LiPo battery charging station -

As we require bigger and bigger batteries - charging them becomes an increasingly risky proposition.

For your consideration - here's a charging station that might mitigate the risk involved.

A steel drum and some concrete blocks. The block goes in the bottom of the drum, the battery goes inside the block. A piece of metal window screen goes over the top of the drum

In the event of an explosion the drum contains the fire - and the screen stops the flames.


Anyone have the equipment to test this concept? This would make a good youtube video.

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  • 11 Comments sorted by Date Added Votes
  • I think the concrete block alone would be enough of a safety factor, plenty of space for gas expansion. Even if you put a flat block on top. The shrapnel that would be involved in an explosion would be lightweight, so there isn't anything that would crack the block, except the initial pressure of the explosion.
  • That would be much better than what most people have. RC fields have similar concrete surfaces for charging lipos.

    I use ammo boxes, with lipo bags of questionable quality inside. 1 battery per bag, 2 bags per box. I hope I never have to find out if they don't work.

    I would love to do some lipo fire testing, but I'd have to drive 2 hours to the desert.
  • xanadu wrote: »
    I would love to do some lipo fire testing, but I'd have to drive 2 hours to the desert.

    Controlled explosions in the city are frowned upon these days, some of the stuff I done as a kid with BP or match heads would get more than a few neighbor's attention.
  • Yeah, especially around here, no so much after the rains but that will change again. I can't help but mention during the drought I was extremely paranoid about flying in a dry field. Lipo storage did not bother me as much as the potential to ignite a field surrounded by houses.

    Bottom line is you really can't be too careful. Safe storage and safe flying, for everyone!
  • There's some youtube videos of ammo box LiPo explosions - not encouraging. Ammo boxes or concrete appear to resolve the issue most of the time if they are outside and away from any structure.

    I read about a longtime RC shop owner - who apparently had a long history with LiPo batteries. He had a batch charging for a meet - left the shop for just a few minutes - came back to a burnt down business.

    With the barrel, block, screen combination - I was looking for a way to charge inside my shop - but even that may be unrealistic.

    Yes, I know that properly handled there is a small risk - but you can't throw a blanket on a LiPo out of control - at that point the ship has sailed.
  • Duane DegnDuane Degn Posts: 10,002
    edited March 2017 Vote Up0Vote Down
    Have you seen the bags intended for use when charging LiPo batteries?


    It looks like Parallax only sells a small one but there are all sorts of sizes available online.

    There are videos showing how well these things contain the flames. I've heard LiPo cells really stink when they burn. I keep intending to move my charging station from the basement into the garage so if there's ever a fire the smoke won't stink up the house.

    Here's a link to a video testing one of these bags with a small(ish) battery.

    I think it's hard to bet these sorts of bags for containing possible flames from a charging LiPo pack.

    Edit: FWIW, I use a bag like the one shown above when I charge my LiPo packs.

  • Here's the you tube I found about this.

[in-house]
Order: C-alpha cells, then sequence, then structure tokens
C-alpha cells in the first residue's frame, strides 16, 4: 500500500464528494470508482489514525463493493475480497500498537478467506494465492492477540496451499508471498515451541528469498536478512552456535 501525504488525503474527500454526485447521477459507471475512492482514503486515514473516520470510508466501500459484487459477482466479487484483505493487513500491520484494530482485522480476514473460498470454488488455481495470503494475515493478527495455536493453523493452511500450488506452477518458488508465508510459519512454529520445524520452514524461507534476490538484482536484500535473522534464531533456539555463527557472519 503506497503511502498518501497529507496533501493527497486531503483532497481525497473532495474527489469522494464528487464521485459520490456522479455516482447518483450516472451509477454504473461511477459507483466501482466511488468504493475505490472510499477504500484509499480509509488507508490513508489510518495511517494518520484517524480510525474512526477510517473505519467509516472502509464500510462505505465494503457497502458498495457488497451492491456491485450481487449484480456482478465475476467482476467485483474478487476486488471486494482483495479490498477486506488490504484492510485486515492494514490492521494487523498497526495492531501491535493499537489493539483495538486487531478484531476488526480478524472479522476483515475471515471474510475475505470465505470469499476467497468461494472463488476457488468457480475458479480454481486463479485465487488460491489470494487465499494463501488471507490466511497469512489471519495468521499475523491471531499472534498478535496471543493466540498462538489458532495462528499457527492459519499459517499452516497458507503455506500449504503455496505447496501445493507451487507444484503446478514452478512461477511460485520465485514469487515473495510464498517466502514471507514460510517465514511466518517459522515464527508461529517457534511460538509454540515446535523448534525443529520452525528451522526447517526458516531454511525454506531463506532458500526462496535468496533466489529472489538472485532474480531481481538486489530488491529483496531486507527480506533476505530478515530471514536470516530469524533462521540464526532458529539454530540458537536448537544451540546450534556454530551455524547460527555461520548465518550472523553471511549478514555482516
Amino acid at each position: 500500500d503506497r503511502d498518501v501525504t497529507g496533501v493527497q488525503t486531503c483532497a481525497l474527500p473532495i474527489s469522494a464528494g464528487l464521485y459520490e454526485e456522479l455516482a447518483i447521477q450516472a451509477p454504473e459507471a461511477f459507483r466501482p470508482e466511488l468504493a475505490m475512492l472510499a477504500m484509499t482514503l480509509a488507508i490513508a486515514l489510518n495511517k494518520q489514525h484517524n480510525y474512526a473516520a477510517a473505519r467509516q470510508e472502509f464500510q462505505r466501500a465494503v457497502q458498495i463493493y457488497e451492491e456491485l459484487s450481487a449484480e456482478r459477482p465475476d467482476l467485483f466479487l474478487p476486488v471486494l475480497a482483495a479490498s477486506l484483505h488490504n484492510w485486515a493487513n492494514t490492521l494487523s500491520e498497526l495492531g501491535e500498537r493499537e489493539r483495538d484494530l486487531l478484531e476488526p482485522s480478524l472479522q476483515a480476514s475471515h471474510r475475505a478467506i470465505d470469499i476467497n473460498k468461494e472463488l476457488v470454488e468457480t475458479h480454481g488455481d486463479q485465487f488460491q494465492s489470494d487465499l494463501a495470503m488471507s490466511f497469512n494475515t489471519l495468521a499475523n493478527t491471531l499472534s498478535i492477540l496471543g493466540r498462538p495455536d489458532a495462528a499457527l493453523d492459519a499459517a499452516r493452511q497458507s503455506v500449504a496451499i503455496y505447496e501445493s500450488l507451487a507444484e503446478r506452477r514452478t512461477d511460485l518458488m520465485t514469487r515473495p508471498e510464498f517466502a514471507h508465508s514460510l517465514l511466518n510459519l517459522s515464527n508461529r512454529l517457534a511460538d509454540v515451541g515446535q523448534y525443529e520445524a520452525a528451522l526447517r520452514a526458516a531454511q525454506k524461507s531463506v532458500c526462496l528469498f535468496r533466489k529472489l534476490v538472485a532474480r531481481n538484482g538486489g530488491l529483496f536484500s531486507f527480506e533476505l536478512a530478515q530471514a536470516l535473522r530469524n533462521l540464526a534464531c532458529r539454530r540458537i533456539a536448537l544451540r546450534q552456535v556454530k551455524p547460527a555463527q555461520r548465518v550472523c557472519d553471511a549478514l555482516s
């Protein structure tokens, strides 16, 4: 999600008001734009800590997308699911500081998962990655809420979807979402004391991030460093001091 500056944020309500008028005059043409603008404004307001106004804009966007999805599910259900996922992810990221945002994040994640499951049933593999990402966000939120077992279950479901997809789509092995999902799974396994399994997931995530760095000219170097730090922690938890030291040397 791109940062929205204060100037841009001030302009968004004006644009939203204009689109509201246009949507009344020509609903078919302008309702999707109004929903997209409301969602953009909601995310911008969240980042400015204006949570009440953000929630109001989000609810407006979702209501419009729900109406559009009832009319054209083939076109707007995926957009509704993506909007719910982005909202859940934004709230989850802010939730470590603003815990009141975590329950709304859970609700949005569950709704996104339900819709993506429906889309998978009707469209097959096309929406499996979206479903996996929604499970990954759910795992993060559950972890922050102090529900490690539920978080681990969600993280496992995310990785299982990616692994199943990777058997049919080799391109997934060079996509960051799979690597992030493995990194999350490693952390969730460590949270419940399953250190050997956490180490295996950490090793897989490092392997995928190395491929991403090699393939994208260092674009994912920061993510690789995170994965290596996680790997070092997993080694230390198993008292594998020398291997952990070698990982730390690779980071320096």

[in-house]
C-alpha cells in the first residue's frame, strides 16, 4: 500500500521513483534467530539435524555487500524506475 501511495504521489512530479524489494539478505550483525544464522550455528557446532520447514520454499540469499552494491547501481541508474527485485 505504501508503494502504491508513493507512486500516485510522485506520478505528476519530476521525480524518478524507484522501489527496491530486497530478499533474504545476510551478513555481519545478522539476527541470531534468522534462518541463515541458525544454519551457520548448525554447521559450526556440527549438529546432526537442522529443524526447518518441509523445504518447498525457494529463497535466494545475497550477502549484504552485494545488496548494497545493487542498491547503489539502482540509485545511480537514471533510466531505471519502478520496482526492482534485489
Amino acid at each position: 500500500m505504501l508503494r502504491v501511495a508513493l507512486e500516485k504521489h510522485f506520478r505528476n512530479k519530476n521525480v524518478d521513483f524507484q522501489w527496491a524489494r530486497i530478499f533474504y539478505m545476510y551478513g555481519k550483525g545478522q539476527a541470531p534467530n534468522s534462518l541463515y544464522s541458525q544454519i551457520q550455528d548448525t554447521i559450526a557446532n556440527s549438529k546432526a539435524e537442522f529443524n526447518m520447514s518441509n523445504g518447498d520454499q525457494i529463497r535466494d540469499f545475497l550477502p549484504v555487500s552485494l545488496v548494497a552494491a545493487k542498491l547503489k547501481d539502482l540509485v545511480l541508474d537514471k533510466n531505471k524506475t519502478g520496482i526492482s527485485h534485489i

Looks like a good choice is an ammo box without sealing the lid - but even that probably has it's limits.

    One way or the other none of these tests look like something my wife would forgive me for if it happened in the house...even if it didn't burn the house down.
  • Yikes, I build chargers and charge single cell lithium (cell phone type) batteries all the time
    should I be worried :S
  • Short answer, yes. Lately EVERY battery I get has large print warnings about NOT charging the battery unattended. You can bet this means they (the industry) - know that this is a big hazard - and they want some insulation from the inevitable lawsuits.

    My guess (and it's only a guess from the videos on you tube) is that the Li-Po bags are sufficient for smaller batteries.

    Longer answer -

    But even then - if the bag is on your desk or workbench - and lets loose, you'll probably have a mess to clean up.

    Larger batteries letting loose (no definition of 'larger') will be an exponentially larger mess.

    Battery design that pushes the limits of size (Samsung cellphone problems) or isn't manufactured to high quality standards present the greatest risk. The Samsung batteries have blown up without warning.

    I haven't seen any indication that there is a standards organization (such as UL) putting their stamp of approval on LiPo batteries. We all live in a cocoon with incredibly dangerous energy within hands reach - but standards and engineering make it safe. LiPo battery technology appears to have outrun those organizations.

    The charger is a critical piece of the problem - if it doesn't stop automatically - the battery is going to overheat and explode - that much seems to be a given.

  • Thank you,

    Does anyone know if there is a difference between Li-Po and Li-ion, as far as charging and fire hazards are concerned.
    I have been using the MCP73863 chip as my charger. The datasheet says it works for both.
    I limit the charge rate to ~1/2C, and the cut off voltage to 4.1, to extend battery life. I'm hoping this also lowers the risk.

    sleepless in Wisconsin :0

  • garyp wrote: »
    Does anyone know if there is a difference between Li-Po and Li-ion, as far as charging and fire hazards are concerned.

    From what I've read, a Li-Ion cell is a LiPo in a can. I think the can reduces the fire danger a bit.

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